Juneteenth: Black Freedom Celebrations Around The World
June 19 is a time for Black American celebration, but Black liberation holidays happen throughout the pan-African diaspora. Here are some examples.
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Liberia was founded in 1822 as an African nation where freed Black people could settle. On July 26, 1874, Joseph Jenkins Roberts, a Black man from Virginia, declared the country an independent republic. He was later elected its first president. Today Liberians worldwide still celebrate the day they became independent from America.
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Costa Ricans are Spanish-speaking people who are proud of their Black roots. So much so that they observe Aug. 31 as the Day of the Black Person and Afro-Costa Rican Culture, commemorating an event thousands of miles away: the First International Convention on Blacks, which took place that day in 1920 in New York. In 1980, the Union of Educators in Costa Rica lobbied for a celebration of the rich Black culture that inhabited the island and gave rise to the first “Día del Negro.”
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El Fiesta Del San Juan in Venezuela is meant to celebrate St. John the Baptist. However, Afro-Venezuelans, particularly in the nation’s coastal regions, takes the July 24 holiday and gives it an Afro-Venezuelans flavor while maintaining Catholic traditions because it has traditionally been a time when Black people could celebrate their culture, even during slavery. The practice officially ended in 1854, but Afro-Venezuelans embraced the celebration.
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One of the newer Black liberation celebrations commemorates April 27, 1994, the day of the first post-apartheid elections in South Africa. It marks the end of three centuries of colonial rule of the nation, which barred Black people from participating in the political process.
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In Ghana, on March 6, citizens recognized the day they gained independence from Britain and those who fought to make it happen. Dr. Kwame Nkrumah, an HBCU-educated statesman, led a movement to take the land away from the rule of Queen Elizabeth II—the “Big Six,” who controlled the United Gold Coast Convention. The group gained enough support for independence as the Crown reduced its hold on African colonies after World War II. The 1957 de-colonization began a wave of similar events across the continent.
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Residents of the U.S Virgin Islands (USVI) and Puerto Rico (PR)are American and Caribbean. Their geographic proximity means they have a shared cultural history and recognize Black freedom similarly. July 3 commemorates slavery ending in 1848 with the USVI under Danish rule. March 22, 1873, marks the end of slavery in PR when Spain ended the practice there.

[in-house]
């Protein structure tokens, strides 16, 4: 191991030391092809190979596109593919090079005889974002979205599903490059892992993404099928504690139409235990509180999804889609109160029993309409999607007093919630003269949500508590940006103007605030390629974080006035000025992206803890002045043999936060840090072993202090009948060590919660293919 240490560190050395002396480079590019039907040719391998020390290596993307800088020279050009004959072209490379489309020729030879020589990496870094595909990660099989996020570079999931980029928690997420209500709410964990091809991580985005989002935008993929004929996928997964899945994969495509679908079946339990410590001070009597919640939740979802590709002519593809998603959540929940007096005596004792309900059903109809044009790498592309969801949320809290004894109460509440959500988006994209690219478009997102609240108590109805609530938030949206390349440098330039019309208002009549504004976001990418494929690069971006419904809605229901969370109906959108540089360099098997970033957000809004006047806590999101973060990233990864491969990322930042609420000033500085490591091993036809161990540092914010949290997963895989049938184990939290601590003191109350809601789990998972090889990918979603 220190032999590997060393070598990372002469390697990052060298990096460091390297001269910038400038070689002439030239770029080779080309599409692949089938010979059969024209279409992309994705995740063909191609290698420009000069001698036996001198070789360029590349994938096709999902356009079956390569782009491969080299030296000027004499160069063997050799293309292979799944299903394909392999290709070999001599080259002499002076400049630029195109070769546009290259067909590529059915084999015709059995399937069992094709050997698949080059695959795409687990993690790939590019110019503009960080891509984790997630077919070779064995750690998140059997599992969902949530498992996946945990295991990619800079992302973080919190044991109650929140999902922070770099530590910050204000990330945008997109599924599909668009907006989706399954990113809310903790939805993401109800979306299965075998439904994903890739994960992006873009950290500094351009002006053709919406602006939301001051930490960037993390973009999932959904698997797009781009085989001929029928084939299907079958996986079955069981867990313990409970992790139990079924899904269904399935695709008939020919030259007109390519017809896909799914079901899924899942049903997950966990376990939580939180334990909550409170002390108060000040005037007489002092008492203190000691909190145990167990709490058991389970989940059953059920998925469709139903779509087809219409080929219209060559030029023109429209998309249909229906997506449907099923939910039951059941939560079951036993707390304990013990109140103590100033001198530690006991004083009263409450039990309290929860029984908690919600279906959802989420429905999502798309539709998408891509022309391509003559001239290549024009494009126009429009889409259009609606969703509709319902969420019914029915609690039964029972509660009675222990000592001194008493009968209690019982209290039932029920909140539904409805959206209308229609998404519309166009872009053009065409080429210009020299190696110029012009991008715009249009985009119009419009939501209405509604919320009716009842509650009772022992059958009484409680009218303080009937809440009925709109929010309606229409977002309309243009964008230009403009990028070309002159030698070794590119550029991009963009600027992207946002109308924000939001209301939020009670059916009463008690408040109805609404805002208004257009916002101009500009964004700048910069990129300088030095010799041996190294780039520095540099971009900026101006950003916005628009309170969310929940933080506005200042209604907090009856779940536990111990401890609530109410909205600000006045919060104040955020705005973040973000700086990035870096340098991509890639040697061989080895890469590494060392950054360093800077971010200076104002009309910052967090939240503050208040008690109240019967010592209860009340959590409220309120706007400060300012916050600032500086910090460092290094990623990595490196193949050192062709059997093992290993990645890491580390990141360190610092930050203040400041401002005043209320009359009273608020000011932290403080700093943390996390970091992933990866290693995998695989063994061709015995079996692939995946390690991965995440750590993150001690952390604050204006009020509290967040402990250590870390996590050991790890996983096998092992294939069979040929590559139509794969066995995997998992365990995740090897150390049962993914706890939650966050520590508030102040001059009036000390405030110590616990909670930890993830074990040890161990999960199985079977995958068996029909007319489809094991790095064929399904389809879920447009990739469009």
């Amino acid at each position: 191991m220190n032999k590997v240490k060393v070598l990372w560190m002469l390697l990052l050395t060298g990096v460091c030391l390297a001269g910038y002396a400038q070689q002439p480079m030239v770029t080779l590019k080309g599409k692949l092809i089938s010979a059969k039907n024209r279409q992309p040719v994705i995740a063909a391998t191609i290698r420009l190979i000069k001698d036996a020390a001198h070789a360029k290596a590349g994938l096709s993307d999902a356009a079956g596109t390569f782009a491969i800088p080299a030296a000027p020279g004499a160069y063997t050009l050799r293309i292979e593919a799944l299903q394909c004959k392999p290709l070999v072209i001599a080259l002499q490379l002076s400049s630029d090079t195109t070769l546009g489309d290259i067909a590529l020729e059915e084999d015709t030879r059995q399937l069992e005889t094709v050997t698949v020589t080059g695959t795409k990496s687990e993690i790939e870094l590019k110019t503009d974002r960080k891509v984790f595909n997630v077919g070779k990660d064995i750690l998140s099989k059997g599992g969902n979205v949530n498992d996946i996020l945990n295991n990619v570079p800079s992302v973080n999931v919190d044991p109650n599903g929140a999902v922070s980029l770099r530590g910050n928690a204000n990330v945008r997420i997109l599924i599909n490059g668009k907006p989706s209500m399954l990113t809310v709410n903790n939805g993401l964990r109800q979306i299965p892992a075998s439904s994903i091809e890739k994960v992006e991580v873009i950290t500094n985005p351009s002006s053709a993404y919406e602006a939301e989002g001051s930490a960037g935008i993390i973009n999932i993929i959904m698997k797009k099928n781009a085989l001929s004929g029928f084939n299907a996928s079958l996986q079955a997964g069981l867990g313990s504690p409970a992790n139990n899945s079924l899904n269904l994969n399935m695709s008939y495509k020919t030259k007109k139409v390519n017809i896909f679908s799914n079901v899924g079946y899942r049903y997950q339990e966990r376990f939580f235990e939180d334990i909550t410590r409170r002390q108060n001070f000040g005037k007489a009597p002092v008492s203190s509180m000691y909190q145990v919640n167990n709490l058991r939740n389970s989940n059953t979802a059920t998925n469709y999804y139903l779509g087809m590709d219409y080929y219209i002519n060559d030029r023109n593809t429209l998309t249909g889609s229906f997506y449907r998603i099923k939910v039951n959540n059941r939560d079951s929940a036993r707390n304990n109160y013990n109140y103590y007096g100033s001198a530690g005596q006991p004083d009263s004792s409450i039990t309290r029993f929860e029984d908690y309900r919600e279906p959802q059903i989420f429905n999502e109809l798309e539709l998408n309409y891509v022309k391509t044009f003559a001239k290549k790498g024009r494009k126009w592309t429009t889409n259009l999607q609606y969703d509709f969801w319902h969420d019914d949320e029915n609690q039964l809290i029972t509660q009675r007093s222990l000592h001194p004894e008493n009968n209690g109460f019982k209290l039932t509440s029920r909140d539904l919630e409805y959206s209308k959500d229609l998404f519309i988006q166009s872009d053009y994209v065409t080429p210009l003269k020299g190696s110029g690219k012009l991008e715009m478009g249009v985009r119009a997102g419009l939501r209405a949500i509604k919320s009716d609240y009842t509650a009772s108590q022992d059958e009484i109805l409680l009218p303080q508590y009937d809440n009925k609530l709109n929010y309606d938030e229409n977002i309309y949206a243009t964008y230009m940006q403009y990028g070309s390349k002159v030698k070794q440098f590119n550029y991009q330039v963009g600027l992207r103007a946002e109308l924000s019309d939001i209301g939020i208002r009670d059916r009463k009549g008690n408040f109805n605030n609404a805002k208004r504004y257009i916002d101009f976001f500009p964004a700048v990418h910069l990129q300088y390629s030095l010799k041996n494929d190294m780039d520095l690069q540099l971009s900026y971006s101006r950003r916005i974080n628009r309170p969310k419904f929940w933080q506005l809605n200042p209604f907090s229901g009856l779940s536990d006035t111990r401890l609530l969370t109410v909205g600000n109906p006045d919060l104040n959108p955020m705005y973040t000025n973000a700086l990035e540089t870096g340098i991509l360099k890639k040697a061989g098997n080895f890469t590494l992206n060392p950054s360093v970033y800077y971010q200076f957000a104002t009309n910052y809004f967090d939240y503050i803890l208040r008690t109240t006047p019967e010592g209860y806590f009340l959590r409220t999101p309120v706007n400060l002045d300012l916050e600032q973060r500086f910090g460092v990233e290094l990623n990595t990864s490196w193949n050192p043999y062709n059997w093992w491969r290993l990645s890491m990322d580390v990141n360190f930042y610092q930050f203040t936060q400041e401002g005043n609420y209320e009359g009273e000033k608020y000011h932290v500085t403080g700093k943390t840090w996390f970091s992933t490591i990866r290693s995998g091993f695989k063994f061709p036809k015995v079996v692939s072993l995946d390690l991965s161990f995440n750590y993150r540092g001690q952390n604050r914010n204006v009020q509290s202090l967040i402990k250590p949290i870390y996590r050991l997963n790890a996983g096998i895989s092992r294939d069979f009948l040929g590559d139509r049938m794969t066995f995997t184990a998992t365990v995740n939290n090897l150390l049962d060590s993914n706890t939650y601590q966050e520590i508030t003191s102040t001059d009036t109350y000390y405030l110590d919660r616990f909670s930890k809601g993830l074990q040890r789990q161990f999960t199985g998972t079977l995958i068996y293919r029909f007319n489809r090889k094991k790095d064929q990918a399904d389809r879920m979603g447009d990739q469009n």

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Brazil has one of the highest populations of Black people. The enslaved population was freed there in 1888. Black culture is rich and unique there, and Brazilians take November 20 to recognize Black Consciousness Day and their enormous contribution to Brazil’s very existence.
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In former Dutch colonies like Suriname, Sint Maarten Sint Eustatius, and the Netherlands, Dutch Emancipation Day is called “Keti Koti” which means “break the chains.” It signifies July 1, 1863, when slaves were freed in Suriname. Today all of the current and former Dutch colonies celebrate the day.
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Patriots Victory Day, also known as "Arbegnoch Qen," is one Black holiday that does not celebrate liberation from slavery or colonization but rather Ethiopia's resistance against Italian invaders, who held the country for five years from 1936 until 1941. Italy ceded control, and Emperor Haile Selassie returned to the throne on May 5. The nation has celebrated ever since.
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Taken from the Swahili word for “republic,” this commemoration observes the day when Kenya became a sovereign nation 18 months after it gained self-rule. That day is called “Madraka Day” and is celebrated on June 1.
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